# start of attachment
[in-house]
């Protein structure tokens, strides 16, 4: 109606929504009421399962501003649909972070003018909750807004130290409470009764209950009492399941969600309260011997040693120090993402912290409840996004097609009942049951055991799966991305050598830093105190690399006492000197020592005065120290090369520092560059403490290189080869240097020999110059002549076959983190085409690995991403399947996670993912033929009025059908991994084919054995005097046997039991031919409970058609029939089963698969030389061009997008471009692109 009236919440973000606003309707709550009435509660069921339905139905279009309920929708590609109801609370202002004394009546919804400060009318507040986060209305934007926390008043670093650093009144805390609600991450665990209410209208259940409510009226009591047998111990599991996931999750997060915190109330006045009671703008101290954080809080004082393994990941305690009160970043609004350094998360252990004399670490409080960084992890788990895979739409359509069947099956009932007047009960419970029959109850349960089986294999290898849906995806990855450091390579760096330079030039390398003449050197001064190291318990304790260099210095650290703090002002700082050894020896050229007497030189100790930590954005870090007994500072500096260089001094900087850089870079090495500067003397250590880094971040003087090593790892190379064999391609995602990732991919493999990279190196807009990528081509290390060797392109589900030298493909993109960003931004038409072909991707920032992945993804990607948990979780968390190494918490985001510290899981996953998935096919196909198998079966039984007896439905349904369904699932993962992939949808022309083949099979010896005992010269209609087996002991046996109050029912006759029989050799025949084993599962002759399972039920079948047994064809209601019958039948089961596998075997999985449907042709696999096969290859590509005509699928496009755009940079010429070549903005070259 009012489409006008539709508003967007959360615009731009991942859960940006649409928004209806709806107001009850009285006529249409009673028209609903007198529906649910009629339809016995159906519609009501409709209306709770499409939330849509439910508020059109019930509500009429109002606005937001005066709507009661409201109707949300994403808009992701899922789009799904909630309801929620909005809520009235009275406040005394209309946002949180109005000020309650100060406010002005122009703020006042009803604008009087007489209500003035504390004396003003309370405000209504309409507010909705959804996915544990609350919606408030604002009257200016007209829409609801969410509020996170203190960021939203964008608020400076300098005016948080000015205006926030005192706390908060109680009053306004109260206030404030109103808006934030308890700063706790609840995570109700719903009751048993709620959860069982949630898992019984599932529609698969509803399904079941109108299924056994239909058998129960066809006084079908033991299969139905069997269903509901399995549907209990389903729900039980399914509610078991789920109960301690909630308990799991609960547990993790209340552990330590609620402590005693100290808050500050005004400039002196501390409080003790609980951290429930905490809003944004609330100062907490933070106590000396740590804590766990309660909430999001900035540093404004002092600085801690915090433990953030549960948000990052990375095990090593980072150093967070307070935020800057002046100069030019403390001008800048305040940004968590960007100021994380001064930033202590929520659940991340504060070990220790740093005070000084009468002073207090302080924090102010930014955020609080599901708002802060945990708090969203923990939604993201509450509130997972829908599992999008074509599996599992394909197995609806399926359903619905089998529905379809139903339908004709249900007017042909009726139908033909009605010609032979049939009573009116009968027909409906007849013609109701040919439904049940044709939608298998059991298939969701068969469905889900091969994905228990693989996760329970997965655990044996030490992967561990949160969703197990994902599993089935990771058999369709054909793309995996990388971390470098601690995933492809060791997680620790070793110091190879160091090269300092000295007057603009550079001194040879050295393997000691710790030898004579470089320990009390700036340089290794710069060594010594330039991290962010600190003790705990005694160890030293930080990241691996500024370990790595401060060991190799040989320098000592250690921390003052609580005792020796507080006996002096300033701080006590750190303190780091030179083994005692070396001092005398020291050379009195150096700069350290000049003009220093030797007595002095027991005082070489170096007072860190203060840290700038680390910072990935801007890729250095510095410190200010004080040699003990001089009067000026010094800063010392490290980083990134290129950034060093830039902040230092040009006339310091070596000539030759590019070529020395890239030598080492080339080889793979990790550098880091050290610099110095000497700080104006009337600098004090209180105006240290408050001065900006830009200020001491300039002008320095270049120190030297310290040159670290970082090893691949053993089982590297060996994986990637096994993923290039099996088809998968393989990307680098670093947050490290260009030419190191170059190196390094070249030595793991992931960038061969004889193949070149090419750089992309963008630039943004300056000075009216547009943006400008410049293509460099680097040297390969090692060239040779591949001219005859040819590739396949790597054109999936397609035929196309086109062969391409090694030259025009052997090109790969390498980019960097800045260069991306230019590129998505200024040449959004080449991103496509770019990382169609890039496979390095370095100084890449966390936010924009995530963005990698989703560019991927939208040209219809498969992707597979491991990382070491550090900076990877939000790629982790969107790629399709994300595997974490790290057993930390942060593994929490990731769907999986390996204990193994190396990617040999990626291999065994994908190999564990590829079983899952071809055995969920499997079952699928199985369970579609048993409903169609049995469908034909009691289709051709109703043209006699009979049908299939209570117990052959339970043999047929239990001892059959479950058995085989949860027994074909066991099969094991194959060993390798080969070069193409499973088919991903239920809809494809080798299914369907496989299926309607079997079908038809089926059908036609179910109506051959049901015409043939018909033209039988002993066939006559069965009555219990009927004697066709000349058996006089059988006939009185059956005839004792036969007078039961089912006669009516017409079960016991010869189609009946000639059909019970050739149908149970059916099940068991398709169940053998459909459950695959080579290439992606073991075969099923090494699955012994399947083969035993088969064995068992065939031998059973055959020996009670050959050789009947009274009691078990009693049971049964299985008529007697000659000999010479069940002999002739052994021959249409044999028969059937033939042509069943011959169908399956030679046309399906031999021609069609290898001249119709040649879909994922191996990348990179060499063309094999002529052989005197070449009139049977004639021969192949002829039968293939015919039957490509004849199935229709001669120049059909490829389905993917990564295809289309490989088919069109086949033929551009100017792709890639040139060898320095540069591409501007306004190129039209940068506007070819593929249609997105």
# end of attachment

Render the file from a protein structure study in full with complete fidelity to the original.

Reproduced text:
[in-house]
């Protein structure tokens, strides 16, 4: 109606929504009421399962501003649909972070003018909750807004130290409470009764209950009492399941969600309260011997040693120090993402912290409840996004097609009942049951055991799966991305050598830093105190690399006492000197020592005065120290090369520092560059403490290189080869240097020999110059002549076959983190085409690995991403399947996670993912033929009025059908991994084919054995005097046997039991031919409970058609029939089963698969030389061009997008471009692109 009236919440973000606003309707709550009435509660069921339905139905279009309920929708590609109801609370202002004394009546919804400060009318507040986060209305934007926390008043670093650093009144805390609600991450665990209410209208259940409510009226009591047998111990599991996931999750997060915190109330006045009671703008101290954080809080004082393994990941305690009160970043609004350094998360252990004399670490409080960084992890788990895979739409359509069947099956009932007047009960419970029959109850349960089986294999290898849906995806990855450091390579760096330079030039390398003449050197001064190291318990304790260099210095650290703090002002700082050894020896050229007497030189100790930590954005870090007994500072500096260089001094900087850089870079090495500067003397250590880094971040003087090593790892190379064999391609995602990732991919493999990279190196807009990528081509290390060797392109589900030298493909993109960003931004038409072909991707920032992945993804990607948990979780968390190494918490985001510290899981996953998935096919196909198998079966039984007896439905349904369904699932993962992939949808022309083949099979010896005992010269209609087996002991046996109050029912006759029989050799025949084993599962002759399972039920079948047994064809209601019958039948089961596998075997999985449907042709696999096969290859590509005509699928496009755009940079010429070549903005070259 009012489409006008539709508003967007959360615009731009991942859960940006649409928004209806709806107001009850009285006529249409009673028209609903007198529906649910009629339809016995159906519609009501409709209306709770499409939330849509439910508020059109019930509500009429109002606005937001005066709507009661409201109707949300994403808009992701899922789009799904909630309801929620909005809520009235009275406040005394209309946002949180109005000020309650100060406010002005122009703020006042009803604008009087007489209500003035504390004396003003309370405000209504309409507010909705959804996915544990609350919606408030604002009257200016007209829409609801969410509020996170203190960021939203964008608020400076300098005016948080000015205006926030005192706390908060109680009053306004109260206030404030109103808006934030308890700063706790609840995570109700719903009751048993709620959860069982949630898992019984599932529609698969509803399904079941109108299924056994239909058998129960066809006084079908033991299969139905069997269903509901399995549907209990389903729900039980399914509610078991789920109960301690909630308990799991609960547990993790209340552990330590609620402590005693100290808050500050005004400039002196501390409080003790609980951290429930905490809003944004609330100062907490933070106590000396740590804590766990309660909430999001900035540093404004002092600085801690915090433990953030549960948000990052990375095990090593980072150093967070307070935020800057002046100069030019403390001008800048305040940004968590960007100021994380001064930033202590929520659940991340504060070990220790740093005070000084009468002073207090302080924090102010930014955020609080599901708002802060945990708090969203923990939604993201509450509130997972829908599992999008074509599996599992394909197995609806399926359903619905089998529905379809139903339908004709249900007017042909009726139908033909009605010609032979049939009573009116009968027909409906007849013609109701040919439904049940044709939608298998059991298939969701068969469905889900091969994905228990693989996760329970997965655990044996030490992967561990949160969703197990994902599993089935990771058999369709054909793309995996990388971390470098601690995933492809060791997680620790070793110091190879160091090269300092000295007057603009550079001194040879050295393997000691710790030898004579470089320990009390700036340089290794710069060594010594330039991290962010600190003790705990005694160890030293930080990241691996500024370990790595401060060991190799040989320098000592250690921390003052609580005792020796507080006996002096300033701080006590750190303190780091030179083994005692070396001092005398020291050379009195150096700069350290000049003009220093030797007595002095027991005082070489170096007072860190203060840290700038680390910072990935801007890729250095510095410190200010004080040699003990001089009067000026010094800063010392490290980083990134290129950034060093830039902040230092040009006339310091070596000539030759590019070529020395890239030598080492080339080889793979990790550098880091050290610099110095000497700080104006009337600098004090209180105006240290408050001065900006830009200020001491300039002008320095270049120190030297310290040159670290970082090893691949053993089982590297060996994986990637096994993923290039099996088809998968393989990307680098670093947050490290260009030419190191170059190196390094070249030595793991992931960038061969004889193949070149090419750089992309963008630039943004300056000075009216547009943006400008410049293509460099680097040297390969090692060239040779591949001219005859040819590739396949790597054109999936397609035929196309086109062969391409090694030259025009052997090109790969390498980019960097800045260069991306230019590129998505200024040449959004080449991103496509770019990382169609890039496979390095370095100084890449966390936010924009995530963005990698989703560019991927939208040209219809498969992707597979491991990382070491550090900076990877939000790629982790969107790629399709994300595997974490790290057993930390942060593994929490990731769907999986390996204990193994190396990617040999990626291999065994994908190999564990590829079983899952071809055995969920499997079952699928199985369970579609048993409903169609049995469908034909009691289709051709109703043209006699009979049908299939209570117990052959339970043999047929239990001892059959479950058995085989949860027994074909066991099969094991194959060993390798080969070069193409499973088919991903239920809809494809080798299914369907496989299926309607079997079908038809089926059908036609179910109506051959049901015409043939018909033209039988002993066939006559069965009555219990009927004697066709000349058996006089059988006939009185059956005839004792036969007078039961089912006669009516017409079960016991010869189609009946000639059909019970050739149908149970059916099940068991398709169940053998459909459950695959080579290439992606073991075969099923090494699955012994399947083969035993088969064995068992065939031998059973055959020996009670050959050789009947009274009691078990009693049971049964299985008529007697000659000999010479069940002999002739052994021959249409044999028969059937033939042509069943011959169908399956030679046309399906031999021609069609290898001249119709040649879909994922191996990348990179060499063309094999002529052989005197070449009139049977004639021969192949002829039968293939015919039957490509004849199935229709001669120049059909490829389905993917990564295809289309490989088919069109086949033929551009100017792709890639040139060898320095540069591409501007306004190129039209940068506007070819593929249609997105």